Since that time, more than 600 volunteers have come through to help Faith Worship Center recover and $300,000 worth of materials, cash, and labor have been donated to the church, with just the air conditioning and sound systems left to go. In fact, a request for sheet rock and insulation put out on Facebook by Sullivan received such a strong response, that not only did they have enough to do the church, but 10 homes in the community! 

Sullivan hopes that Faith Worship Center will hosts its grand re-opening within the next month or so. 

Yet, the road to recovery has not been without stress and challenges. “I’ve a background in plumbing, I worked as an electrician, and we’ve renovated the church four times,” Malcomb says, “but the last 11 months have been the hardest of my life.” 

One of the biggest surprises for both Sullivan and Malcomb was the source of some of their help. For although the district, national office, and other AG churches and organizations were stepping up to provide physical and financial assistance, significant donations and volunteer help also came from churches and organizations outside of the Assemblies of God!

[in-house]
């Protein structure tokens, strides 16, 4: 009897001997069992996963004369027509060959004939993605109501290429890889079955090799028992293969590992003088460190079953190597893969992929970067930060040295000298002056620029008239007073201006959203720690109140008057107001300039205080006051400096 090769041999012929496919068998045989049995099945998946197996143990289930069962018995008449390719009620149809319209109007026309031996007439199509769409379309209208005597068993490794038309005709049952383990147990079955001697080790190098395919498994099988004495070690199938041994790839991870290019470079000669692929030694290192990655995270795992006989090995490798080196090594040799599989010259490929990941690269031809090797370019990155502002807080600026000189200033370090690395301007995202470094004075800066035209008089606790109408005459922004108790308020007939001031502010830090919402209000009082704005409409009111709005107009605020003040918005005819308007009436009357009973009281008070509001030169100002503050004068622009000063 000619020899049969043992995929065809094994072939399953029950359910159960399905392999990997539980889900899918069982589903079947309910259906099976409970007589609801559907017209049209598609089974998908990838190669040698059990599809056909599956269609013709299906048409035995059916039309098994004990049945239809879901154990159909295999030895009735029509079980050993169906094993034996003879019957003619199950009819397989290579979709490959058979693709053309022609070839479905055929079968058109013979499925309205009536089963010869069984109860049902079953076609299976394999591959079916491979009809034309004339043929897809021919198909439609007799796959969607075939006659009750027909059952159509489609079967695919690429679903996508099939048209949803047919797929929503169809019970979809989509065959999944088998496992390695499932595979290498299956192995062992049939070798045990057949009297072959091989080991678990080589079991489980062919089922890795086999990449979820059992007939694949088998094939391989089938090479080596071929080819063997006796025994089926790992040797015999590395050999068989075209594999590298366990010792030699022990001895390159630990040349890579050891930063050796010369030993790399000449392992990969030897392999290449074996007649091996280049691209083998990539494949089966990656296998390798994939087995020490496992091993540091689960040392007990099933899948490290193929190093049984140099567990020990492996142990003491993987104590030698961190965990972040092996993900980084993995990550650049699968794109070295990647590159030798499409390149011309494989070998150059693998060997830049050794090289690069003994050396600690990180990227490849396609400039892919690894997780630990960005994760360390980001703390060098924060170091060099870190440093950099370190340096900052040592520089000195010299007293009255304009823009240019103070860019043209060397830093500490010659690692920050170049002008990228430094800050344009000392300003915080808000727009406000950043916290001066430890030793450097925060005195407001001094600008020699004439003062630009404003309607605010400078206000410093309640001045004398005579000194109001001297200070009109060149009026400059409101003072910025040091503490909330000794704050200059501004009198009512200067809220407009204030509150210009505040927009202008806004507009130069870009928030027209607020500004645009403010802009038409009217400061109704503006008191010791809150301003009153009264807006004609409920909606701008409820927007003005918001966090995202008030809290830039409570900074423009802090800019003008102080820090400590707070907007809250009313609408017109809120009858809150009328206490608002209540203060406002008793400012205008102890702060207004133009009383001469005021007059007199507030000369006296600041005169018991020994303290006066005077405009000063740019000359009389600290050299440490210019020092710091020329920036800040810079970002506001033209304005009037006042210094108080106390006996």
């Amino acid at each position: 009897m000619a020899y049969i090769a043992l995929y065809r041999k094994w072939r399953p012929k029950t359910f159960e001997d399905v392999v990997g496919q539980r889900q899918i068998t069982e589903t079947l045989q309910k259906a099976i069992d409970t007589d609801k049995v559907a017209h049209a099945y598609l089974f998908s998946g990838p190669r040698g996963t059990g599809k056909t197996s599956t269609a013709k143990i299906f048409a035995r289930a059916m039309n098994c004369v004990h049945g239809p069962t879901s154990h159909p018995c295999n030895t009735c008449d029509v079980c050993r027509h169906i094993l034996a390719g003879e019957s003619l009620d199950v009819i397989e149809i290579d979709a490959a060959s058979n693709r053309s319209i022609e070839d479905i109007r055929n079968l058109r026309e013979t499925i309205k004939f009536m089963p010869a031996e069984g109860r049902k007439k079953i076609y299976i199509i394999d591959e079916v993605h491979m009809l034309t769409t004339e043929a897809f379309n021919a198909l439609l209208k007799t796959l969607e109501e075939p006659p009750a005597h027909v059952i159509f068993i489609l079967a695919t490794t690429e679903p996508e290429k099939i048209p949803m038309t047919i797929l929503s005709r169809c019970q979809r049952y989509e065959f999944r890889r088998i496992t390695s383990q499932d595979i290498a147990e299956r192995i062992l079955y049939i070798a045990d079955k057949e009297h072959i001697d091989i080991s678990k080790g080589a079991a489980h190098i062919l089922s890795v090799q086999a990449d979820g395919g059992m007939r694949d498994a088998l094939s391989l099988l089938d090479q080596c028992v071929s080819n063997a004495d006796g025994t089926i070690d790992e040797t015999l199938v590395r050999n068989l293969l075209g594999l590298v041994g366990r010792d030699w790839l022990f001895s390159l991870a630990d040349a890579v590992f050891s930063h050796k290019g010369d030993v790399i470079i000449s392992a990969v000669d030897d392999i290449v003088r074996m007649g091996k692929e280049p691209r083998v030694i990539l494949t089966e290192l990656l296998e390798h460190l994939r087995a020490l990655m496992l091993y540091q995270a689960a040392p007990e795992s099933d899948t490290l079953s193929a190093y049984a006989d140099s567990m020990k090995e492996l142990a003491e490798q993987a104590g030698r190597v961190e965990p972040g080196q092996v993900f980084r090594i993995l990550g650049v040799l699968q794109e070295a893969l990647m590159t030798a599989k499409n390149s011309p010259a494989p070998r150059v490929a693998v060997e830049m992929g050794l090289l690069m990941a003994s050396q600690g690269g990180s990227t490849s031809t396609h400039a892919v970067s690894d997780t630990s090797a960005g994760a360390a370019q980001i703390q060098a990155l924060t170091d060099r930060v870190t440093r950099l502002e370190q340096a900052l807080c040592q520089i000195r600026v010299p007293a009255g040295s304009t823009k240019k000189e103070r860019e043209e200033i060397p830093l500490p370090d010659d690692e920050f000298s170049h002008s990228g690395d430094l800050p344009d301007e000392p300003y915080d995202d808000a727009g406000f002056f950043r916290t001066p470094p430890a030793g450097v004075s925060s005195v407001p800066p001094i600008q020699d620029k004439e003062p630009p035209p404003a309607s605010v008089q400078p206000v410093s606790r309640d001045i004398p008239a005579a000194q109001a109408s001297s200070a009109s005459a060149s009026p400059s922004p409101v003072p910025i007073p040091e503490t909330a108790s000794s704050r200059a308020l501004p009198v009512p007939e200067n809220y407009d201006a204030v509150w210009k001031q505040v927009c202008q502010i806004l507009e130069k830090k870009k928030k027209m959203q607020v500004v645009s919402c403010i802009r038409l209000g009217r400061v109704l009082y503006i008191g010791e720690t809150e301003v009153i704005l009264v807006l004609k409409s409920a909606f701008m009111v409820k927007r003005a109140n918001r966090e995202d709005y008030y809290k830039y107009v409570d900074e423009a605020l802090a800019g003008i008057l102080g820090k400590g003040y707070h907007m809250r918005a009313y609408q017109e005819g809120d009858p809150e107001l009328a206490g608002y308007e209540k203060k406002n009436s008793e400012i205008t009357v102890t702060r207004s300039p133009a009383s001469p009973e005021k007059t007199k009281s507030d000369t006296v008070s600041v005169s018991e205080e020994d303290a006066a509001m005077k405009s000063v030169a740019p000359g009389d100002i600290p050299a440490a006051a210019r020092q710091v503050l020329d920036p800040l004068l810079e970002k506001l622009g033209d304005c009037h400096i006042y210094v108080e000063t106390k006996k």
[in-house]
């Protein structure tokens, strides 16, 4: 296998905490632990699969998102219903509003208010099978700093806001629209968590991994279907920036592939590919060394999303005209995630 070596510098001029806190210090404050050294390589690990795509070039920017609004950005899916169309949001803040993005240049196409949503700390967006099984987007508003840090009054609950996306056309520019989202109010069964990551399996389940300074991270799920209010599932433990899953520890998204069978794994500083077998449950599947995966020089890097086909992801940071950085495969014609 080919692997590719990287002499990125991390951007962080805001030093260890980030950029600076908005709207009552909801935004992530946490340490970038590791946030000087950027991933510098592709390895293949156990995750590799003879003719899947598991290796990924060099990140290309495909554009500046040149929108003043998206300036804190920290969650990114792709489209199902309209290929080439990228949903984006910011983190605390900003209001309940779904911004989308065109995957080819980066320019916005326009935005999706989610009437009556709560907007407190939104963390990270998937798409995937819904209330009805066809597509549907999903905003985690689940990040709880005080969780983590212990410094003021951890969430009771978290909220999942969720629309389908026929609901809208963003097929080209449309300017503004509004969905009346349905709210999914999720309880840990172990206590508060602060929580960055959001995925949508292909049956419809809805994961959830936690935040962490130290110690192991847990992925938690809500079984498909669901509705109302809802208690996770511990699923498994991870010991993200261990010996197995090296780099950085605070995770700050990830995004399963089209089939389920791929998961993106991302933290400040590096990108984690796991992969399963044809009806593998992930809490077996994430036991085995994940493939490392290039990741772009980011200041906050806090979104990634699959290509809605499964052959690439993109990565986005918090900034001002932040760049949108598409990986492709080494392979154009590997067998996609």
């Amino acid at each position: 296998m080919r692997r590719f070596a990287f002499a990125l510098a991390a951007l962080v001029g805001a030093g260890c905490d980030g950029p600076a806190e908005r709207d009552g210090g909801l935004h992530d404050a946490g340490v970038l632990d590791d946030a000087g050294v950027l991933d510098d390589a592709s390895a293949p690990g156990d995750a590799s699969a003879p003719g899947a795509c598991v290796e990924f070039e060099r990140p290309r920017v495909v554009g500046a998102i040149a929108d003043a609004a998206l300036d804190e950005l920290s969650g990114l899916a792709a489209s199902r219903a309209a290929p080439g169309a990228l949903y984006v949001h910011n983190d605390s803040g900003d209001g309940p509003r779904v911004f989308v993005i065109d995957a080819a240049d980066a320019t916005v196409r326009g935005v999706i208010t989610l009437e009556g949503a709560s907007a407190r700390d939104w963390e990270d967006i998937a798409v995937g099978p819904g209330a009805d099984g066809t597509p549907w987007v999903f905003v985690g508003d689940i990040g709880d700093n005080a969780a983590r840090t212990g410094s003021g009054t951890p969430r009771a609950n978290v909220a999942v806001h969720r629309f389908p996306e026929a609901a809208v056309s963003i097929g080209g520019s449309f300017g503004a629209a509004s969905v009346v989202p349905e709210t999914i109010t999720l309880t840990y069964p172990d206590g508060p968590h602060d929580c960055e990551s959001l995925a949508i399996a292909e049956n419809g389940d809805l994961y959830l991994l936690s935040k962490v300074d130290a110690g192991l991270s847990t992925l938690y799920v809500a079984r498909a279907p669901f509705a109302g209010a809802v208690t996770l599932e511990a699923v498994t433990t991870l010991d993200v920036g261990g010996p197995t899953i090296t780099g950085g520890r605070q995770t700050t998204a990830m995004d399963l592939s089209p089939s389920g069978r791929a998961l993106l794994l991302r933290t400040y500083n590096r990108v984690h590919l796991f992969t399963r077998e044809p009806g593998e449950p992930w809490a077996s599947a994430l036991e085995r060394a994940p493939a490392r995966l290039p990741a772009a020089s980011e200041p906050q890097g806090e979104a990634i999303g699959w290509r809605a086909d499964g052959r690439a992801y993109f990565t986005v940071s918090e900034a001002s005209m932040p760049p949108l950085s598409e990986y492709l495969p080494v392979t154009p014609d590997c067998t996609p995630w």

Malcomb says that God has blessed his church of 80 to 100 attendees in amazing ways since the flood. So much so that on July 9, the church had its grand re-opening service. 

Among others, one miracle that stands out to Malcomb is that of the more than $55,000 in costs for the materials and labor not donated to repair the church, every single penny was covered by donations and gifts. Malcomb can’t even estimate the value of the labor donated. 

“Through it all, no missions pledge went unpaid, no staff member was unpaid, no bill was unpaid,” Malcomb says. “It was the miraculous provision of God!” 

And Sullivan? He absolutely agrees!

Dan Van Veen

Dan Van Veen is news editor of AG News. Prior to transitioning to AG News in 2001, Van Veen served as managing editor of AG U.S. Missions American Horizon magazine for five years. He attends Central Assembly of God in Springfield, Missouri, where he and his wife, Lori, teach preschool Sunday School and 4- and 5-year-old Rainbows boys and girls on Wednesdays.